• More than 1000 people gathered to discuss child welfare. (Supplied)
More than a thousand child welfare experts have gathered in Canberra to address the alarming rates of child removal within Indigenous families.
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Source:
NITV News
13 Sep 2017 - 12:58 PM  UPDATED 13 Sep 2017 - 12:58 PM

Almost 1200 delegates from around the country are in Canberra this week to discuss ways forward to tackle the alarming rates of Indigenous child removal.

SNAICC Deputy Chair, Geraldine Atkinson, said child removals are at a crisis point. 

"We have high numbers of children who are in out-of-home care that are being removed from their families as we speak," she told NITV News. 

She said every effort needs to be put in as a community to ensure Indigenous kids are nurtured in their own homes and practicing culture. 

"We wanna make sure we're maintaining our cultural practices so our children are learning about their culture, that they're involved in all the stories, song, dance, art, kinship ties," she said. 

"[This is] what needs to happen for our kids to regain self-confidence, self-esteem, their identity and believing in their Aboriginality will only make them stronger."

The 7th SNAICC Conference brings together Aboriginal and Torres Strait Islander organisations, policy makers, researchers, government representatives, other non-government organisations and industry representatives to drive positive change for Aboriginal and Torres Strait Islander children.

SNAICC Chairperson, Sharron Williams, said the conference will enable child welfare experts to share knowledge and discuss challenges. 

“I think the most important thing the SNAICC National Conference offers is a space for so many of us working to create positive change to share our knowledge and experience, and to learn from one another,” she said. 

The conference is the largest of its type in the southern hemisphere, with around 1100 delegates attending over 70 concurrent sessions, yarning circles, panels and workshops - providing a powerful and inspiring learning experience for attendees that is culturally rich, interactive, and culturally safe.

This year the conference coincides with the 20th Anniversary of the Bringing Them Home report, paying tribute to the Stolen Generations. 

“The 7th SNAICC National Conference focuses on the 20-year anniversary of the Bringing Them Home report, providing an opportunity for us to acknowledge the past, paying tribute to the Stolen Generations, while also collectively discussing ways in which we can respond to the needs of the present,” says Ms Williams.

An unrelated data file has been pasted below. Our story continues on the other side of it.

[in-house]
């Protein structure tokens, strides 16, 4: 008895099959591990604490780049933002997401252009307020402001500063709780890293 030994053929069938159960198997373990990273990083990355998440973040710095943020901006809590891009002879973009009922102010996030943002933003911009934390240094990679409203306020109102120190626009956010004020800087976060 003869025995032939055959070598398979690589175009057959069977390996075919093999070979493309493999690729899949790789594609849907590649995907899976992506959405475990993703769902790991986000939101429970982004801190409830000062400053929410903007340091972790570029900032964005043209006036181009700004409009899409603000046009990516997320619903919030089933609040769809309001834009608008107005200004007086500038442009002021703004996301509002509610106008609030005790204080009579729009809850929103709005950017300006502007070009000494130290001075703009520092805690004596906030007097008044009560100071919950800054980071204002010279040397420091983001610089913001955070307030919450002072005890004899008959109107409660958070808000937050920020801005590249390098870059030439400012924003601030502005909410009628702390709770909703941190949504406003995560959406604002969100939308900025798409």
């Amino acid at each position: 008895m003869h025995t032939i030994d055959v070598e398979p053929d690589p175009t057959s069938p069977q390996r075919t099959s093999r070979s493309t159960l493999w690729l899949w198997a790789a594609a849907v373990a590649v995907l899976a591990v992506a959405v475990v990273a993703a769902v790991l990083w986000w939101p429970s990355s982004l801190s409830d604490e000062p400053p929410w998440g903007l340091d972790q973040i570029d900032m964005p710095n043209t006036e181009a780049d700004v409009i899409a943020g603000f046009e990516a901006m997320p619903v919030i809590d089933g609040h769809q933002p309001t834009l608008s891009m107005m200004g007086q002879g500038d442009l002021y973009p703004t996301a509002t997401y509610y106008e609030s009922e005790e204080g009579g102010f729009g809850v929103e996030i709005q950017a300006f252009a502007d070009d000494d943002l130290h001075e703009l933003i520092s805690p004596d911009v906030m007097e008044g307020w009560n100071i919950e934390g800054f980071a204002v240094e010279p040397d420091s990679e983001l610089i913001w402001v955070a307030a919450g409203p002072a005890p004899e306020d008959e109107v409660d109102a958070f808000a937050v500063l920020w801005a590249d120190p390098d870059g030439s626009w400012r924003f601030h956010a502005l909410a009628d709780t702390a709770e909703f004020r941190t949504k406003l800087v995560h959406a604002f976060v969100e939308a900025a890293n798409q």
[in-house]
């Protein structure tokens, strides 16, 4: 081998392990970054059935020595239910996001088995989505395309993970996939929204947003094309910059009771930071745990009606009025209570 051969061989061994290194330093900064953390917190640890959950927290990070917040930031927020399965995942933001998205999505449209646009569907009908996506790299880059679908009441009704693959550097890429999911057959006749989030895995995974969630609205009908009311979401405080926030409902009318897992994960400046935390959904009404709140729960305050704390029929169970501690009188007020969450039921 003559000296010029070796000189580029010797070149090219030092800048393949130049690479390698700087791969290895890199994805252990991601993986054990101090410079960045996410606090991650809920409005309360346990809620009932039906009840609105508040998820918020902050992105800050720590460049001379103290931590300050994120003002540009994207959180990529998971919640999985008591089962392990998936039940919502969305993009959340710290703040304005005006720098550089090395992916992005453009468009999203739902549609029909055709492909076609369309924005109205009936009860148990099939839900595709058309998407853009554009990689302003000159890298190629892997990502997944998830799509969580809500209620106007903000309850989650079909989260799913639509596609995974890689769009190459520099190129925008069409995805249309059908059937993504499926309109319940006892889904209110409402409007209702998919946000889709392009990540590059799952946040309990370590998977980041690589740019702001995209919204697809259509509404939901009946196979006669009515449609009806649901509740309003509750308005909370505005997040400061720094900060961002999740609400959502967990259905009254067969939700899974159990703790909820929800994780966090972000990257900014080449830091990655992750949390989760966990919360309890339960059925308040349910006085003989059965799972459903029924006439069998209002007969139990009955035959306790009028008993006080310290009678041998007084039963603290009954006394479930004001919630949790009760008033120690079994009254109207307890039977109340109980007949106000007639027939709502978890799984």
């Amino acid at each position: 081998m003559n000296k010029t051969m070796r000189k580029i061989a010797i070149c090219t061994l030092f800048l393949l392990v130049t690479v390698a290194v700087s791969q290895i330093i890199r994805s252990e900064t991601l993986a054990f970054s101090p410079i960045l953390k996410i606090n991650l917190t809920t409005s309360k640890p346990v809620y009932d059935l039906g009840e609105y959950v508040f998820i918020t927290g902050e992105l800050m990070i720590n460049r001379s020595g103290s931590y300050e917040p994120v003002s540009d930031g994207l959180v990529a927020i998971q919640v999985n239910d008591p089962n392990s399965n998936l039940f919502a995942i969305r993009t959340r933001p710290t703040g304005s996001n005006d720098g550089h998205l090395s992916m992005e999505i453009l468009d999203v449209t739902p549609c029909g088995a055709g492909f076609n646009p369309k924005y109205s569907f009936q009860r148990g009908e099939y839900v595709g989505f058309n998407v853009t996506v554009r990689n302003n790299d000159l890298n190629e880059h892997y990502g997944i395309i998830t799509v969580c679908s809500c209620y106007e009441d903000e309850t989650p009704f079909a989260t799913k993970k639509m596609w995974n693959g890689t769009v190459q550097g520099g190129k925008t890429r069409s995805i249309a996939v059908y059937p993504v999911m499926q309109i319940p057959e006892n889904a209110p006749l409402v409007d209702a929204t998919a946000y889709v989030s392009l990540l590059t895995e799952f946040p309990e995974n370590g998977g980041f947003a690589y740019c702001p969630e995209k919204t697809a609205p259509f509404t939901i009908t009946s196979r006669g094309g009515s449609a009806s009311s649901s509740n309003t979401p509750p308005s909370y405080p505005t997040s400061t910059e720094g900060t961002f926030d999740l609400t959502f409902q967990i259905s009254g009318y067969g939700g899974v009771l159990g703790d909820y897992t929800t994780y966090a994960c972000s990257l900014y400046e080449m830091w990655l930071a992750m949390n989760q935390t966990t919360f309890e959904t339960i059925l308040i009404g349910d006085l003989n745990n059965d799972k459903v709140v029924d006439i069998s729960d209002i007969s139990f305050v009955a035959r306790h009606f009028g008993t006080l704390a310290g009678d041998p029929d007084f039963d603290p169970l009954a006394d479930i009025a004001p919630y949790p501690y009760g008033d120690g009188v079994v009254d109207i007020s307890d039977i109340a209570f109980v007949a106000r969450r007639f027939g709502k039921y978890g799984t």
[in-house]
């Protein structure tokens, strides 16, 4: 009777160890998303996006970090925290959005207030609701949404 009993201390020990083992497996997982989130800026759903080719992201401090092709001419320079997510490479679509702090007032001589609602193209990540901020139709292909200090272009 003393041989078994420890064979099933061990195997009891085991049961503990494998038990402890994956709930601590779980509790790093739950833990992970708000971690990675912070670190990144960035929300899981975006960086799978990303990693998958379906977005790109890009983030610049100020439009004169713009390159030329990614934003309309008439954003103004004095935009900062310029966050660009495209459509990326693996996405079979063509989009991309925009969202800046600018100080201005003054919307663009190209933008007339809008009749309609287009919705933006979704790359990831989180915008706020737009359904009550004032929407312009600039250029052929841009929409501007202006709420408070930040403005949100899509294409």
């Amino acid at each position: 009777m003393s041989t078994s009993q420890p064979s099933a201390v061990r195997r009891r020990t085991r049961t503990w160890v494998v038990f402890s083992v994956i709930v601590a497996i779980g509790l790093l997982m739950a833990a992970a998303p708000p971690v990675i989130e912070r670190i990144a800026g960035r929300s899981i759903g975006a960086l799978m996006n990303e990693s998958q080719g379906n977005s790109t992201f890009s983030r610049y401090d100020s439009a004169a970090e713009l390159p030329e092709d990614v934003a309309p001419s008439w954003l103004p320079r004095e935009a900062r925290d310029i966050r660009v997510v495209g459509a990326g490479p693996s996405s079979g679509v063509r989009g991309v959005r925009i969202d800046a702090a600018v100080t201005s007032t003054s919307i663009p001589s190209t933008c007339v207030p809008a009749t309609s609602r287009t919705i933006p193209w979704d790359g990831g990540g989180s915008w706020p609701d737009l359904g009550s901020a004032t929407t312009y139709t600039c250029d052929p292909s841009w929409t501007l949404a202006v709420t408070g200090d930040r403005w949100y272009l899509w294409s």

Today, there are around 15,000 Indigenous children in out-of-home care, with many fearing a second Stolen Generation is upon us.

Geraldine Atkinson is holding hope for this generation that history doesn't repeat itself. 

"What we wanna do is put a stop to those practices and highlighting what has occurred in the past, and ensure it doesn't happen in the future," she told NITV News. 

Healing Foundation CEO, Richard Weston, says governments need to learn from history. 

"What we're confronted with is a set of circumstances that are not of our making, they're the historical results of colonisation and those and whole range of factors have combined to make Aboriginal and Torres Strait Islander families, individuals and communities vulnerable," he told NITV News. 

He says this is one of the reasons why we see a large number of Indigenous kids in out-of-home care. 

"We see more of the going into the juvenile justice system, the adult justice system, and we're just not addressing those historical impacts of the past. The response we get from government is inadequate because they're based on a punitive approach." 

Delegates from this week's conference, like Ms Atkinson, are echoing calls for governments at all levels to work with them and listen to their solutions. 

She says the government needs to talk to the Aboriginal community to understand the implications of policies and practices. 

"[They need] work together with the community to ensure we have a good transitioning process, that what we're is that were building up services in the community, that were not destroying or pulling them down, so that we can make it better for all Aboriginal children." 

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Almost 20 years after the Bringing Them Home Report, Indigenous kids are still nine times more likely to be in out-of-home-care. Now there are calls for an Aboriginal-led review.